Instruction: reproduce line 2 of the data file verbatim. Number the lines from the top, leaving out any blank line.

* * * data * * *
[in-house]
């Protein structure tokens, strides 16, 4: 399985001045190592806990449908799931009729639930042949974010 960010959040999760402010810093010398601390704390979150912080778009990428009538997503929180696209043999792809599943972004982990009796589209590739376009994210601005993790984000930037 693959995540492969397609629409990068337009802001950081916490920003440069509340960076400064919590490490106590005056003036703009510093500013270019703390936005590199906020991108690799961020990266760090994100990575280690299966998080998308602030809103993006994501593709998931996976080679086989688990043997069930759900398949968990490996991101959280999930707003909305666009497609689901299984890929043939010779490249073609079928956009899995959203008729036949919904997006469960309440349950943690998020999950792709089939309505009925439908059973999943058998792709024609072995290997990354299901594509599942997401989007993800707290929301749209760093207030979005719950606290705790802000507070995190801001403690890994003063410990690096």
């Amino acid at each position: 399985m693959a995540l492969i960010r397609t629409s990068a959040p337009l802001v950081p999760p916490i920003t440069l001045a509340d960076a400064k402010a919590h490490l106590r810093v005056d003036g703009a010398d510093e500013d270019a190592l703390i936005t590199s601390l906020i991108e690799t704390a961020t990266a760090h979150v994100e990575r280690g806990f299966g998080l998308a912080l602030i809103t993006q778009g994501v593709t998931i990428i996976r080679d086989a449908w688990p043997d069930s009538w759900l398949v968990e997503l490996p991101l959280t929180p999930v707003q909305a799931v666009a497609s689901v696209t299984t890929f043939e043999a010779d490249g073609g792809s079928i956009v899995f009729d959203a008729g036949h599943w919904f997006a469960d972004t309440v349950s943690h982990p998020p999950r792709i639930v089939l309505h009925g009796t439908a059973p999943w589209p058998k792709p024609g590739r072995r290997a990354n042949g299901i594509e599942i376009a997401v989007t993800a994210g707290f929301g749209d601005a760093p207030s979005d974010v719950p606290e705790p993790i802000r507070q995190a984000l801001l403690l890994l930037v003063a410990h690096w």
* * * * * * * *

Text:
């Protein structure tokens, strides 16, 4: 399985001045190592806990449908799931009729639930042949974010 960010959040999760402010810093010398601390704390979150912080778009990428009538997503929180696209043999792809599943972004982990009796589209590739376009994210601005993790984000930037 693959995540492969397609629409990068337009802001950081916490920003440069509340960076400064919590490490106590005056003036703009510093500013270019703390936005590199906020991108690799961020990266760090994100990575280690299966998080998308602030809103993006994501593709998931996976080679086989688990043997069930759900398949968990490996991101959280999930707003909305666009497609689901299984890929043939010779490249073609079928956009899995959203008729036949919904997006469960309440349950943690998020999950792709089939309505009925439908059973999943058998792709024609072995290997990354299901594509599942997401989007993800707290929301749209760093207030979005719950606290705790802000507070995190801001403690890994003063410990690096």